Some early missionaries who attempted to codify unwritten languages into symbolic representations that could be read found themselves martyred, not for Christ, but for the black art of sorcery. Ethnic groups whose entire culture was oral, transmitted by the spoken word, were understandably suspicious of those who could make and interpret the strange symbols we know as writing systems (see one of my all time favourite websites: Omniglot).
Even when writing systems became more widespread they were often the preserve of the arcane, quasi-religious classes of scribes and priests for many centuries.
Even though we are hundreds of years downstream from the printing press and the arts of reading and writing being rolled out to the common man, even though we are living in an information age where the written word is more ubiquitous than ever, I believe these dark symbols on a black page still cast a potent spell.
I’ll confess, this is the appeal of reading and writing that has always gripped me – I am potently aware of it. I cannot remember a time when I was not breathlessley fascinated by the process of lines across a page. Perhaps my earliest experience of reading and writing forced me to be only too conscious of the art.
I can still remember the thrill of reading my first sentence; it was not unlike the day I took to riding a bike without stabilisers – a sense of flying along, slightly out of control but terrifyingly free. Writing my first sentence was more painful, though.
Where others took it comfortably in their stride, the way I formed letters was such a grave concern to my teachers that I was kept back a year at school and made to see an educational psychologist. They were puzzled by my inability to conform to some basic rules like starting letters at the top. I never really made the transition from printed letters to joined up, grown up, handwriting. By the time I was 11 my handwriting was a mess, literally, like the proverbial spider who had the misfortune to crawl through an inkwell, my words tortured their way onto the page.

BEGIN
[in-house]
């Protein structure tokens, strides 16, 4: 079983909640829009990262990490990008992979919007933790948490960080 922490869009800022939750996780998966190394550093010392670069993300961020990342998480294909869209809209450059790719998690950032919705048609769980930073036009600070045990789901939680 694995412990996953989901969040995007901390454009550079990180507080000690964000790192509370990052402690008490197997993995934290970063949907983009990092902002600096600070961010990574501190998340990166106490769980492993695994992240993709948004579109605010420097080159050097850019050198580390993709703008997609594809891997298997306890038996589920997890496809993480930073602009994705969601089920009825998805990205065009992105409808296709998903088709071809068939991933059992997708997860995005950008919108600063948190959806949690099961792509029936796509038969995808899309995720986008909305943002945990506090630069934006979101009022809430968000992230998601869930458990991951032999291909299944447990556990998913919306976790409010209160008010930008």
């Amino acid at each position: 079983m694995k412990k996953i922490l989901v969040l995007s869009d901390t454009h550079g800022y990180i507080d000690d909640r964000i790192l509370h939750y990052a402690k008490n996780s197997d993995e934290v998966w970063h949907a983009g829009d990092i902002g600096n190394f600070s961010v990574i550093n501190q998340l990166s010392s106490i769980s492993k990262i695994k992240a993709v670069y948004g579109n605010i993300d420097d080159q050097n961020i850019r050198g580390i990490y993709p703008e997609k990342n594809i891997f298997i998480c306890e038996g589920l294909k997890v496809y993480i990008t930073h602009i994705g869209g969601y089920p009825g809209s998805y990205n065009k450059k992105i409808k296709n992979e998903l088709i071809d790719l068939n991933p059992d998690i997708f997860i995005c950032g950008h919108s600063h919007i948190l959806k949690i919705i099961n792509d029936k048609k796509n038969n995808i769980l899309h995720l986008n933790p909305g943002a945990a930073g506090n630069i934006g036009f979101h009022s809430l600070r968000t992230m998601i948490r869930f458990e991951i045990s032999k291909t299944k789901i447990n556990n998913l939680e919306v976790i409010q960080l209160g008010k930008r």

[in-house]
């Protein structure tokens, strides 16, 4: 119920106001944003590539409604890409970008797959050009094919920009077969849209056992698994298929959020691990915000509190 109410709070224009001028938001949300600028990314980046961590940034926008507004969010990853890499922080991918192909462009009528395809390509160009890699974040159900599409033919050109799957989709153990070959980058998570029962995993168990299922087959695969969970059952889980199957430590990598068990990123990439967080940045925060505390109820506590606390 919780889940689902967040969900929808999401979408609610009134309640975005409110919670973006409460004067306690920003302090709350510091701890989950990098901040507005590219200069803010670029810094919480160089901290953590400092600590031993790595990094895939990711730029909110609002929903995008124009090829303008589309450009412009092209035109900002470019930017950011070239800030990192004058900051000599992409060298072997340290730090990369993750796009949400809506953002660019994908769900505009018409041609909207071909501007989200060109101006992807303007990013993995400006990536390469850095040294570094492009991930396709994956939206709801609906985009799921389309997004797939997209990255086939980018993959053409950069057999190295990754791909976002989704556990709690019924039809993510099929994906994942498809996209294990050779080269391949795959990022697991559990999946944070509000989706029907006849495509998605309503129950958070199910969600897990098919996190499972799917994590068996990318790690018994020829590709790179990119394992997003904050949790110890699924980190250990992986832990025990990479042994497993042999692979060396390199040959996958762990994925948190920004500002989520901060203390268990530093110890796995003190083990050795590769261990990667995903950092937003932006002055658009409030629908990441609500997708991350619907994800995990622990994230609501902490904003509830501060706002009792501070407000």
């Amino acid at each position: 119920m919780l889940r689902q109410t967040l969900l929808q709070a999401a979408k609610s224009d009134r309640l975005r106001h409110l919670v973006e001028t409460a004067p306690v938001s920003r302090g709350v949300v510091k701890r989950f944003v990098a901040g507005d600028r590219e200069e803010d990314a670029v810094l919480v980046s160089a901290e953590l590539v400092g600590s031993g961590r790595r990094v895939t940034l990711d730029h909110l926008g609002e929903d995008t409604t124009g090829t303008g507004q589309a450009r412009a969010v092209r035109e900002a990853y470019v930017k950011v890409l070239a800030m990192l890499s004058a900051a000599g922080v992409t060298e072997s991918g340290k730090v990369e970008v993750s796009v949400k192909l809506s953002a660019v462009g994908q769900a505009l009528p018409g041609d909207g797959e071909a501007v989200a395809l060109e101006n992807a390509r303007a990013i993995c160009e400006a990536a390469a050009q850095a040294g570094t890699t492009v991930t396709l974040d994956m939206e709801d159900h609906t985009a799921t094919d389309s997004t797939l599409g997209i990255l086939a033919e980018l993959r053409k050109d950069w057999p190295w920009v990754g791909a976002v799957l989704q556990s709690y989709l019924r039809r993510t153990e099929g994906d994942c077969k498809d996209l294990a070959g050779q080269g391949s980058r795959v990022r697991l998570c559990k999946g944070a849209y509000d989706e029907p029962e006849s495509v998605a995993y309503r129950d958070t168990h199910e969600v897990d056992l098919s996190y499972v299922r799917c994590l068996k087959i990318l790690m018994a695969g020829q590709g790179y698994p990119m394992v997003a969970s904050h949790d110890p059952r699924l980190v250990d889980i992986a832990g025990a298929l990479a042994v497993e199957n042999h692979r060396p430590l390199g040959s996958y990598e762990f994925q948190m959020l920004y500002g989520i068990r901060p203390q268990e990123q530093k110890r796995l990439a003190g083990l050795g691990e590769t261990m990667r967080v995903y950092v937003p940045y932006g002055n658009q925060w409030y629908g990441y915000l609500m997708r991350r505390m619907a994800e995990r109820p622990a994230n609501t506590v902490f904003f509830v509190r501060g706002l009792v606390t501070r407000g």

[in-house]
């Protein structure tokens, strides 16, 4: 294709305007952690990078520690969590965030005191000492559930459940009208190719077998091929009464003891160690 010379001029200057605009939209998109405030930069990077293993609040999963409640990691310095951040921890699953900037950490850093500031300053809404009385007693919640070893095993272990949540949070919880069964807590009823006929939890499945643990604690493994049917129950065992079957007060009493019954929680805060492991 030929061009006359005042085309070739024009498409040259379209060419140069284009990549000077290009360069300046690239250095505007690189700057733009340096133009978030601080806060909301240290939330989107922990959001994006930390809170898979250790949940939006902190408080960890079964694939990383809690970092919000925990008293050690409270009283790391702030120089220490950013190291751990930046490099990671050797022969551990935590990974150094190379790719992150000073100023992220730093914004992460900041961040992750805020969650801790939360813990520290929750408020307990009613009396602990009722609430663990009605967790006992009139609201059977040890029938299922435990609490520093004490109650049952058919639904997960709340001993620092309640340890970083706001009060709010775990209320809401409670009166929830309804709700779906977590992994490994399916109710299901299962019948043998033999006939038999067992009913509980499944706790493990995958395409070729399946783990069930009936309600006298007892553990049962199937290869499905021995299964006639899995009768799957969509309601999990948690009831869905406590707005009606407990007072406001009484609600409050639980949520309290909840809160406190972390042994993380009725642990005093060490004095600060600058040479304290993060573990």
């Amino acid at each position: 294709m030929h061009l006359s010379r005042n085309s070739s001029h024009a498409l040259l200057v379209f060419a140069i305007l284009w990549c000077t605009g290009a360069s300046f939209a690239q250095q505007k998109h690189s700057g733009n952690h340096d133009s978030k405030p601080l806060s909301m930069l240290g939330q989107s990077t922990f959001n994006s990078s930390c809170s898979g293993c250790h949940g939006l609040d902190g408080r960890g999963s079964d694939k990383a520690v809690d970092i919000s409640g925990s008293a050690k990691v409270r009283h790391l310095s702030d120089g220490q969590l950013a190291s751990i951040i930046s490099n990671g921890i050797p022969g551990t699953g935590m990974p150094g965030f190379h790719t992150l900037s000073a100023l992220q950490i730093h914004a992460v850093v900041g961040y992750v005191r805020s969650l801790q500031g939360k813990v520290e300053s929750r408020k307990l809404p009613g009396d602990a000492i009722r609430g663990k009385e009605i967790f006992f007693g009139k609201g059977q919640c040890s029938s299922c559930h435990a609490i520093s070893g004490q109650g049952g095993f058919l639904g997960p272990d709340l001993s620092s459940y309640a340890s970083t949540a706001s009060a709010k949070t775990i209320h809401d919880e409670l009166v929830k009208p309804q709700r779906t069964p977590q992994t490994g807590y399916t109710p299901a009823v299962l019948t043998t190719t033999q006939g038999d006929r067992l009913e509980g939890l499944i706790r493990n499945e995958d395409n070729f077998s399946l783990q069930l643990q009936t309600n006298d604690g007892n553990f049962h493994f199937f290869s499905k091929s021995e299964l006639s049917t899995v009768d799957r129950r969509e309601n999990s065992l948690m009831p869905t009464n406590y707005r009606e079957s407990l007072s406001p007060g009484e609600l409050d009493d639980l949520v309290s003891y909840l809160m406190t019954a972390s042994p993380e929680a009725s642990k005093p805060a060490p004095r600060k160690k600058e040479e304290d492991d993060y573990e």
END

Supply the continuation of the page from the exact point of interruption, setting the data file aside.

At 14 I took things in hand. I had fallen in love. Somehow this changed everything, I even felt the urge to perfect my handwriting for the sake of the new passion in my life. I sat down in a single evening and invented my own script and, overnight, gave up my gangling, joined-up hand and returned to a slightly ornate printed alphabet in which I then wrote my journals for the next 5 years. My handwriting has lost a few of the curls but changed very little since then.
Whether my struggle with handwriting is what sensitised me to the great mystery of alphabets and the magic of the written word or not, I would choose a pen over Gandalf’s staff any day.
I’ll say, “This word business is pure witchcraft” – as will my growing collection of typewriters. Like an Each Uisge, I don’t know if I am riding it or it is riding me, or where our headlong canter will end up but there is a great mystery here. For me words are more than the sum of their parts and I cannot escape the sense that, even jotting with a pencil, I am chiseling on the rock of ages. Yes, this is all the magic I need in life, to be able to conjure meaning with ink and paper.
I might also say that the allure of being paid to write is seductive precisely because it adds the Alchemist to the Magician. Along with the milestones of reading my first sentence and mastering my own handwriting is the day I saw my first paycheck from the written word – gold from a pencil lead.
There is sorcery going on here. Please think about it for a moment, if you will; there is no limit to the uses to which pen and paper and – by extension – text and screen, can be put. It is is a cliche to say that the pen is mightier than the sword, I think it is more descriptive to say that the pen is humanities dirtiest secret and reading is the very blackest of arts.
- In Digital Age, Does Handwriting Still Matter? (blogs.wsj.com)
- Mourning the Death of Handwriting (time.com)